During this year’s State of the Union address I tweeted:
In the next ten years, the lack of widespread affordable high-speed Internet will fragment the country. That needs to be solved now. #sotu
That’s inaccurate. But, in my defense, it’s inaccurate because I was limited by how much I could say at one time. Since I’ve been invited to the White House Tweetup this Monday, I wanted to take a couple of paragraphs to flesh out this idea, since I think it’s what got me invited in the first place.
Let’s start out with why that statement is inaccurate: the lack of affordable high-speed Internet isn’t what’s going to fragment the country, information asymmetry is the culprit. Information asymmetry may be correlated with the lack of affordable, high-speed Internet, but the Internet in and of itself is just a tool for delivering information; it’s meaningless without content.
So what is information asymmetry? Essentially it’s when one party has more information than another and is better able to make decisions because of it. Most definitions you’ll find include both parts (more information and making better decisions), but truly the first part is all that’s necessary.
The second part of that definition, though, is why this is such a pressing problem. We see one group of people who continually become more and more informed and thus are able to make better decisions because of it. Eventually the decision equilibrium is thrown off and someone starts to win and someone starts to lose. That’s when information asymmetry goes from being an inconvenience to a pressing problem. This may be simplifying matters a bit too much, but many of the problems we’re facing today come from the fact that one person is able to take advantage of another person based on information that he or she has that the other person does not.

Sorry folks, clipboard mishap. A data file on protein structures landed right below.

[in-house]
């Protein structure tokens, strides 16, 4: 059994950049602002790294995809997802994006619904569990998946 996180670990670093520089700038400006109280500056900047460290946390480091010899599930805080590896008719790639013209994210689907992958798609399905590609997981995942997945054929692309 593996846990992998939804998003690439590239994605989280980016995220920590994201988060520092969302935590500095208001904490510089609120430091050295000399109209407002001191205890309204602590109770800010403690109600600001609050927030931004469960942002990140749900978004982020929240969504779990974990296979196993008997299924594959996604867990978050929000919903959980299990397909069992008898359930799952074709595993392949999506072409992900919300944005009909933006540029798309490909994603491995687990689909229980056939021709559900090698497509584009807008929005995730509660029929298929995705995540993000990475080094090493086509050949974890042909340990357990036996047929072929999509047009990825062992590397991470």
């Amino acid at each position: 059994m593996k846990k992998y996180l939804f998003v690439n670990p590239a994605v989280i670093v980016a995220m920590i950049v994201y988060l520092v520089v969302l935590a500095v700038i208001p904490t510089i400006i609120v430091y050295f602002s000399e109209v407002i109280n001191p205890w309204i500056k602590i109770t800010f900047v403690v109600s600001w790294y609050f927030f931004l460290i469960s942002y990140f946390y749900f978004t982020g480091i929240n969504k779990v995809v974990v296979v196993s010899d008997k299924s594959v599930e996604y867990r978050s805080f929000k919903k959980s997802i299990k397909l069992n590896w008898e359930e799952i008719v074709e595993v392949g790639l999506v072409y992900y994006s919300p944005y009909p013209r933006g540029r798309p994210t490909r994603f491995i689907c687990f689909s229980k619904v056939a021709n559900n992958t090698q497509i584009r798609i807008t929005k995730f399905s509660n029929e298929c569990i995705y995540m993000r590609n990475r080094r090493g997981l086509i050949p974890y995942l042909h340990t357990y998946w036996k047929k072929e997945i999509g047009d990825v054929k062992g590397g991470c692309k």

To make matters worse, information is a process. It’s stackable. What I’ll learn about tomorrow is built upon what I learned about yesterday. There’s no way to get around that; it’s why you have to go to first grade before seventh grade. While learning has non-linear tendencies, it’s a decidedly linear process. This means that this isn’t a problem we can turn around overnight. It’s a problem that needs to be solved now, so that we can stop reaping the consequences in ten years.
But, how do you solve for this? It’s not like you can (or should) force people to become more informed (as if “informed” is a palpable, achievable goal). But, what you can do is break down the barriers that are preventing people from getting there. Widespread, affordable, high-speed Internet access can contribute. Putting information in a forum that people pay attention to (e.g. social media) can as well. Tailoring information to target specific groups is another way. These are all easier said than done and there are a thousand questions that need to be asked (What is information? How much needs to be spread? What constitutes as something that people need to know?), but it’s a direction we need to move in quickly, before we lose the attention of the general public.
I wanted to say this now because in my application to the White House Tweetup, I mentioned that one of the things that interests me about Twitter is how it’s engaged people with issues. Folks who would never pick up the New York Times or the Economist are now exposed to those ideas on a daily basis. Granted, it’s a shallow exposition, but knowing is half the battle. Acting on this knowledge may well be the other half, but that’s a struggle for another day.